Namibia safaris; sand dunes

Red and White Desert Safari

Hannah Champion

Hannah Champion

19 Sep 2016




noun: desert; plural noun: deserts
1a waterless, desolate area of land with little or no vegetation, typically one covered with sand.
wasteland, waste, wilderness, wilds, dust bowl, barren land

2. a situation or place considered dull and uninteresting.
uninteresting place/period, unproductive place/period, wasteland

Natural World Epic desert safari

The word desert seems to denote bleak, lifeless areas of terrain that perhaps wouldn’t appear to be the obvious choice for travel bucket lists. However, with intrepid travellers looking to explore further and travel deeper into the world’s rugged landscapes, the vast vistas of the Namib Desert and the icescapes of the Antarctic tundra are becoming more and more popular choices for unique, unforgettable safaris.

Travel from red to white through superlative deserts on this once-in-a-lifetime safari; encountering the extraordinary wildlife that survives in these unrelenting environments.

Black-maned Kalahari Lion, Botswana

Central Kalahari, Botswana

Ride through the desert on horseback with the wind rushing through your hair, discover the fascinating culture of the San bushmen or get your heart racing with a quad bike journey across the Pans; these are just a handful of activities available at this enchanting camp. While not home to huge numbers of big game, the Kalahari’s Makgadikgadi salt pans are a haven for other wildlife including hyena, meerkats, zebra and, during the wet season, thousands of flamingos. Being situated on the edge of the largest salt pans the world, Jack’s Camp in Botswana offers a remote safari style, ideal for those looking for something a little different to a traditional game drives and plains without compromising on classic African hospitality and luxurious accommodation. 

As the first stop of your epic desert safari, Jack’s will most certainly give you an insight as to why the unspoiled beauty of desert landscapes is one to be treasured. 

Shannon Wild Africa Namibia - oryx at sunset

Serra Cafema, Namibia

Moving on though the remote desert landscapes of Namibia, you arrive at Serra Cafema; a true oasis in the barren backdrop of the Skeleton Coast. Inspired by the local Himba tribespeople, this rustic lodge uses its seclusion as its focal point and is often referred to as Namibia’s most remote camp. Located on the banks of the Kunene River in north western Namibia, overlooking Angola, Serra Cafema provides the perfect base to discover the remote mountains and valleys by quad bike. The dunes here have more of a yellow tone in contrast to the rich orange/red hues of Sossusvlei, and can be explored by jeep or small charter plane. 

Seeing a lone ostrich standing on the edge of the vast sandy wilderness will give you a real sense of perspective.

Namibia safari; Kulala Desert Lodge Ballooning

Namib-Naukluft National PArk, Namibia

One of the most photographed desert landscapes in the world is the rolling, red dunes of Namibia. The spectacular hues of the mammoth Sossusvlei desert, range from dusty pinks to deep, rust oranges, with colours intensifying at sunrise and sunset. 

Enjoy a hot air balloon flight over the dunes to take in the vast scenery followed by game drives on land to discover the fascinating desert-adapted wildlife that calls this area home.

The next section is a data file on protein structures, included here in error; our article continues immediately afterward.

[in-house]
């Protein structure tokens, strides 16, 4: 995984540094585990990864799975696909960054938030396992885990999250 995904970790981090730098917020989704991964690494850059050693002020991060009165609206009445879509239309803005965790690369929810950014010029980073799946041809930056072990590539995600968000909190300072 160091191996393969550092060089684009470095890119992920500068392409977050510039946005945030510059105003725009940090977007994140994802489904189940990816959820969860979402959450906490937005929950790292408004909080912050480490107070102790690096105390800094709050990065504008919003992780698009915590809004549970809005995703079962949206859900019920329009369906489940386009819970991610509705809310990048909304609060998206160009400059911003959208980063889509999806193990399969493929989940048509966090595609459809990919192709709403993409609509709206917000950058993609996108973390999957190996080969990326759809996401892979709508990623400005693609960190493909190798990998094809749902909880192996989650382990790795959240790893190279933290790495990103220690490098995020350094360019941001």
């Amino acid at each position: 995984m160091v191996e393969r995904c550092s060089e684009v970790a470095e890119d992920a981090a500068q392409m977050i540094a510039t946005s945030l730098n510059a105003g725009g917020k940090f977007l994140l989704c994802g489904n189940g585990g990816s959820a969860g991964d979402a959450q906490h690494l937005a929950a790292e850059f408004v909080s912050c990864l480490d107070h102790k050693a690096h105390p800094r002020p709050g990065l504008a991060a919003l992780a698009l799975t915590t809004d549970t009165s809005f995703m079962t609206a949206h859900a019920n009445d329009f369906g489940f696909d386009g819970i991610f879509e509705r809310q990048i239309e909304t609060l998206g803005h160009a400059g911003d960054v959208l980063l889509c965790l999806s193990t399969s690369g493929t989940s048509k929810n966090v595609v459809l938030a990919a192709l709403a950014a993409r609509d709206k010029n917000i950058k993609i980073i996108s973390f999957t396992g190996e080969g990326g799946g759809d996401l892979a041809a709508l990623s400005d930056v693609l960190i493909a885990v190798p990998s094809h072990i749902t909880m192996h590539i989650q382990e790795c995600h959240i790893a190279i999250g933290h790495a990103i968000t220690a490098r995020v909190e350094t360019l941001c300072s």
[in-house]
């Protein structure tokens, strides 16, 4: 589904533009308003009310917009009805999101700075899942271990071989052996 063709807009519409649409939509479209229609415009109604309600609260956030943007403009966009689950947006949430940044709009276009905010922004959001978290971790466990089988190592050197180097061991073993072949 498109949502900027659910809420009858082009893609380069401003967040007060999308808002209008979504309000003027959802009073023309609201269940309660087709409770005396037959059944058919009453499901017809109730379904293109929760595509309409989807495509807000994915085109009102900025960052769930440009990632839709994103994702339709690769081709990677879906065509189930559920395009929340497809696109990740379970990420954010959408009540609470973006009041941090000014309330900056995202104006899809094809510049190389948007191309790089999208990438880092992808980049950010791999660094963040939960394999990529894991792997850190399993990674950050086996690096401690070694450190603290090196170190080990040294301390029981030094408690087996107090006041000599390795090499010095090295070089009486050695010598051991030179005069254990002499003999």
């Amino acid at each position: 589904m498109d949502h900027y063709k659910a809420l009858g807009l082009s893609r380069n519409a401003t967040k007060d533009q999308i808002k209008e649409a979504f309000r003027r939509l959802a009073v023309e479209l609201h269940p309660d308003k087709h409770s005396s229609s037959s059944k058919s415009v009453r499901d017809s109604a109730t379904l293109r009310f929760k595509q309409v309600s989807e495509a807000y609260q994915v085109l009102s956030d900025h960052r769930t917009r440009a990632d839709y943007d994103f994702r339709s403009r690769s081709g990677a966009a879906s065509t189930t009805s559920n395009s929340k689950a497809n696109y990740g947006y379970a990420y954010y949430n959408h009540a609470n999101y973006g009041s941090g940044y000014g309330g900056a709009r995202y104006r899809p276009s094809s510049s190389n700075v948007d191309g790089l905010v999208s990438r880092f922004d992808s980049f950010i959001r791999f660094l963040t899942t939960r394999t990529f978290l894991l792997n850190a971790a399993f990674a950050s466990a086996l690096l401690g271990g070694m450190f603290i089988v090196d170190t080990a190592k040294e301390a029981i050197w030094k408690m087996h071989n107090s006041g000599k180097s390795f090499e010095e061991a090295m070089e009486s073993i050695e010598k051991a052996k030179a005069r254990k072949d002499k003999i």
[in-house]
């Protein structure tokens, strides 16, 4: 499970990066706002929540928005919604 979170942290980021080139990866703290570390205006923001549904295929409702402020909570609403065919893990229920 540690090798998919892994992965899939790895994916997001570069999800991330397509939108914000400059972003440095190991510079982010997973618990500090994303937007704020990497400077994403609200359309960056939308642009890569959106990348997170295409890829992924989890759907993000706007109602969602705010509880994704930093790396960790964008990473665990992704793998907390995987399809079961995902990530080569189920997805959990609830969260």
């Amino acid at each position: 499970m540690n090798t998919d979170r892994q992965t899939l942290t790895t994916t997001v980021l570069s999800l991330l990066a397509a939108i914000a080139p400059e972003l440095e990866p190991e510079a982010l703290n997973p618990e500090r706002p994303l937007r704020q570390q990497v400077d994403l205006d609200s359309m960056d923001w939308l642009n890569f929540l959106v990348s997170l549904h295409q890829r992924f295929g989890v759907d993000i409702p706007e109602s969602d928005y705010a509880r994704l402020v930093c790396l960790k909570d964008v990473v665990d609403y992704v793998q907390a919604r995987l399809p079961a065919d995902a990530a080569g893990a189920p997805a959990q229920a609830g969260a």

Dining at Sossusvlei Desert Lodge can be taken under the magnificently starry sky allowing you to witness the Milky Way and a sumptuous breakfast can be enjoyed by the spring-fed swimming pool. Once you have seen the Sossusvlei dunes you may feel no other desert landscape will be comparable. However, as you move on through Africa and down to Antarctica you will begin to realise how much more there is to deserts than perhaps you first thought.

Meerkats, South Africa

Tswalu Kalahari, South Africa

Travelling south from Namibia you enter South Africa to stay at Tswalu Kalahari at the foot of the Korannaberg Mountains. This pristine wilderness is home to a number of rare and endangered species such as the desert black rhino, pangolin and the black-maned lion.

Seeing these animals endure this desolate landscape and learning about the ways in which they have adapted to their environment is truly fascinating.

Staying at Tswalu’s ‘Motse’ (meaning village in Tswana) you can enjoy sumptuous cuisine, relax on your private sundeck and even take a dip in the infinity pool to cool off from the Kalahari’s intense climate.

Antarctic safari;  emperor penguins

Antarctic Shelf, Antarctica

Venturing out of your tent, you are awe-inspired as you are surrounded by thousands of emperor penguins.

Seeing these huge colonies is a natural world experience not to be missed. Staying on the icy Antarctic tundra, as opposed to aboard an expedition ship, is a truly once-in-a-lifetime opportunity. Inaccessible to most, Whichaway Camp accommodates just 12 guests in six pods using aerospace technology to allow comfort in one of the most remote locations on earth. 

As you explore out on the tundra you will be astounded by the pure white landscape that stretches as far as the eye can see. 

This is the last stop on your epic desert safari and is a completely contrast to the heat and colour of the African dunes. 


Each of these safari accommodations has been carefully selected for its remote location and proximity to the unique wildlife that resides there. Every lodge commits to protecting the pristine wilderness that surrounds it and truly cherishes their location.

Want to book this epic desert safari?

Get in touch with our Destination Specialists and they will help plan this once-in-a-lifetime safari through some of the world's most remote, yet pristine wildernesses.

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